Monday, July 15, 2013

Day 3 of 49

This morning the whole gang is hitch up and ready to head into Canada.  Here we are lined up waiting to show our passports and answer some interesting questions.  Everyone made it through without having to have their rigs searched.  

We only went 78 miles, but it was pretty and took almost all day to do it.  There was a very interesting stop over on the way.

The Canadians are very serious about their moose.  Huge sign and it has flashing lights on it too.  

Our stop was at Kings Landing Historical Settlement.
King's Landing is a recreation of a New Brunswick town from the period of 1780-1910. It was created around buildings that were saved and moved.
It was primarily settled by Anglo-American  Loyalists from the Thirteen Colonies, who were called the United Empire Loyalists in Canada; Scottish, Irish and English Scottish, Irish, and English immigrants were early settlers  
  Kings Landing Historical Settlement is a representation of rural New Brunswick durying the 19th and early 20th centruy.  It is not a replica of an actural village, but a collection of salvaged or recreated buildings.  With few exceptions, all the historical buildings on site have been moved and remodeled to specific years in their history.  The project was originally started in the late 19960's and continues to the present day as new buildings are being added every few years.

 1783 15,000 United Empire Loyalists were granted land along the river based on their rank in the British army.  They were among the first settlers to this region.

The caravan leaders arranged for a horse drawn wagon to take us down the the beginning of all the happenings in the settlement.  This is a view of us coming upon Inn and Pub so I asked our driver, Randy, if he would let us off to get a bite to eat and a drink.  It was of the period too, of course.  They had good eats and a singer to entertain us that was excellent too.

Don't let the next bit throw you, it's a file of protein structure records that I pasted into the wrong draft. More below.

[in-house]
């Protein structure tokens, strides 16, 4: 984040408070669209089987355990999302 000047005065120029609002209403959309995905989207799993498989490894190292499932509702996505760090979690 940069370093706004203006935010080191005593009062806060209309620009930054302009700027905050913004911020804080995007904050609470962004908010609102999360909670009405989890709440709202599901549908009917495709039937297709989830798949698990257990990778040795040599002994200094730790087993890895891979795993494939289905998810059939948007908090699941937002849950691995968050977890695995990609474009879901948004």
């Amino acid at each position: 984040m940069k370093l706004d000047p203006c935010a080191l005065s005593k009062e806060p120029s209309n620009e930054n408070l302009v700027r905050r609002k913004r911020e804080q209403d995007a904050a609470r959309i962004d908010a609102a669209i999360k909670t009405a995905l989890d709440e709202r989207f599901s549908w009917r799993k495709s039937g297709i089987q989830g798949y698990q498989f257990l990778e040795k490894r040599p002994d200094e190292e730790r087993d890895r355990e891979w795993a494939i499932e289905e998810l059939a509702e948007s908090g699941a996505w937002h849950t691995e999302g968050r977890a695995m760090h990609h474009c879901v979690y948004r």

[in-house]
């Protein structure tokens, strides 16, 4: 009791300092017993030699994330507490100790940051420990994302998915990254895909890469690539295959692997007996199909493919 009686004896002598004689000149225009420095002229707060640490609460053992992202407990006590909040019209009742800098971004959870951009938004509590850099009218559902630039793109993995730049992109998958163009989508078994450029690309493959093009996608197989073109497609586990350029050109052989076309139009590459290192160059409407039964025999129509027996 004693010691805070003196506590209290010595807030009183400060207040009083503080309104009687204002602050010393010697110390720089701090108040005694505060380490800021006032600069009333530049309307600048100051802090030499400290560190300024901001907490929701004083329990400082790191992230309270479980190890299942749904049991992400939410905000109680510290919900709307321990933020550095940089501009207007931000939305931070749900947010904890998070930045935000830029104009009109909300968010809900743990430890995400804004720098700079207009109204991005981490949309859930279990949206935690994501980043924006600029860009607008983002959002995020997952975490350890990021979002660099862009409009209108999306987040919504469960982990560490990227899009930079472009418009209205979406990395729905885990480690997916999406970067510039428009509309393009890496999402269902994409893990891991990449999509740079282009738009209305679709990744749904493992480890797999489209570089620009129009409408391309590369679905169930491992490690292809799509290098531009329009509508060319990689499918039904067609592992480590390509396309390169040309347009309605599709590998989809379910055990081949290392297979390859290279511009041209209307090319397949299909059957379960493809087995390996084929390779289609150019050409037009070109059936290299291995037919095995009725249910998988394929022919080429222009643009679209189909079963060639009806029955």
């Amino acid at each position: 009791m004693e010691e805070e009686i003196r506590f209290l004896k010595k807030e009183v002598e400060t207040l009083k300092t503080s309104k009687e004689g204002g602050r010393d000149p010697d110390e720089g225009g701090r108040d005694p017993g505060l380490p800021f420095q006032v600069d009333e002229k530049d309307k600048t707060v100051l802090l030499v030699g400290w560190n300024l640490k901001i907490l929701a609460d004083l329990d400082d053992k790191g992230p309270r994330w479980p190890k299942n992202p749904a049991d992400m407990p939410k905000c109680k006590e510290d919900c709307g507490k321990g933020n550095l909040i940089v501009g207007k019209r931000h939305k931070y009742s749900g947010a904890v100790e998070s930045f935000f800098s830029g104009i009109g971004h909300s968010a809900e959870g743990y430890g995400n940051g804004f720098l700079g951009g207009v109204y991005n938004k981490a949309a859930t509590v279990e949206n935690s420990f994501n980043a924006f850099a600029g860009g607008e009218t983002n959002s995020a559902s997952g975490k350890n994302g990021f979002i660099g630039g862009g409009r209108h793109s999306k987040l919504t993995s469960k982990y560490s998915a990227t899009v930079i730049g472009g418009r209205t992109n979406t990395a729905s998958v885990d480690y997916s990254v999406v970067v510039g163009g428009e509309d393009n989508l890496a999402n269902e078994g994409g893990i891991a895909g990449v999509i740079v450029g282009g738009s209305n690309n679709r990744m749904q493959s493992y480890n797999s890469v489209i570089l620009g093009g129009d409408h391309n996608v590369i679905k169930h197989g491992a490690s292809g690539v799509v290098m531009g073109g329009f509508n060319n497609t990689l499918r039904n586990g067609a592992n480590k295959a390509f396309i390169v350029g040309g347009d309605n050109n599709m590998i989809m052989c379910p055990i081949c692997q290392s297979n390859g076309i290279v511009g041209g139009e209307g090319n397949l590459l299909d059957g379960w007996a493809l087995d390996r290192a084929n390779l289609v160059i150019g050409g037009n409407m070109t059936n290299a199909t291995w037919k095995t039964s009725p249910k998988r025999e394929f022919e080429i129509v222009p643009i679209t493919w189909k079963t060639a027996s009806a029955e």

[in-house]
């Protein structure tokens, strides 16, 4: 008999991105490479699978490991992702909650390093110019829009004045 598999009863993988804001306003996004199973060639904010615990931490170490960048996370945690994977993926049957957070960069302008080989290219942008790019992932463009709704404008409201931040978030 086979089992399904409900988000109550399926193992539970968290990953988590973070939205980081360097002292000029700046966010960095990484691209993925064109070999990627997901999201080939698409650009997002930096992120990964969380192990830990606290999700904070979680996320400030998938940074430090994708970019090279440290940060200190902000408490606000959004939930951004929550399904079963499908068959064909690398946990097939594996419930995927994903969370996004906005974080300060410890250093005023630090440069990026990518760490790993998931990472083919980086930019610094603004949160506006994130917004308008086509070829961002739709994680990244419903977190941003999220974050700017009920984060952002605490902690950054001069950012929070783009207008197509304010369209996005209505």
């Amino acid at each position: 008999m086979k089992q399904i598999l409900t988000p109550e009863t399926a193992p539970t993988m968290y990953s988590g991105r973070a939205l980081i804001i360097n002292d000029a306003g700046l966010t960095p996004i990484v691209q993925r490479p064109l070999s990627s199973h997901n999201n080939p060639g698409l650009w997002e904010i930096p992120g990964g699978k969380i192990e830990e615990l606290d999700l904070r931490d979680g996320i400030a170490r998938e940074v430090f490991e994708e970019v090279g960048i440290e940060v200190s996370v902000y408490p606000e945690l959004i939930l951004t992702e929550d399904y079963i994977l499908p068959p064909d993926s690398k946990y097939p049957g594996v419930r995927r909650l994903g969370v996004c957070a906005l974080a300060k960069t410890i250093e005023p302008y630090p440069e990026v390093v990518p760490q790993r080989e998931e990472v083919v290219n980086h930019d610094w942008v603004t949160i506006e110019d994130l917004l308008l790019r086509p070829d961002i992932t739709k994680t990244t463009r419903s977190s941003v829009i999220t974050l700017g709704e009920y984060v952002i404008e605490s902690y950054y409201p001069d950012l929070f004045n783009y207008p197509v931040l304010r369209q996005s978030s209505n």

Being a living museum, these buildings are kept in working order whenever possible and, in some case, artisans provide goods and services for other parts of the village and for sale in the shops. The complex has a number of barns, and appropriate livestock to go with them. This ranges from chickens and geese to large work horses and oxen. The animals are kept on site not only for show, but also for practical purposes. For example, the chickens give eggs, the cows produce milk, and the horses are used to pull wagons for the visitors from one end of the village to the other.


More than a dozen houses, all of which are original buildings, are gathered on site. In the houses, employees welcome visitors, go about daily chores, cook period meals and create period crafts, all while in costumes appropriate to the time period of their area.
There are also "trades" buildings: these are the shops and businesses that the local men would have owned and operated, many of which would have required a period of apprenticeship/training for those employed there. Examples would be the Print Shop, Sash and Door Factory, Gorham's Carpenter Shop, Dennin's Blacksmith Shop, Week's Cooper Shop, etc.

We went in this house and the lady of the house played the organ and we helped her with a song. 

Each home and trade area at Kings Landing has been restored to a different time period.  Look for differences in style of clothing, technology, cooking utensils, architectural styles of the home, conveniences such as water and more.

It was a  wonderful experience and glad we did it.  The only wrong things the weather here is hot and humid, I think we reached 100 today so the settlement was on enjoyed by me like it should have. 
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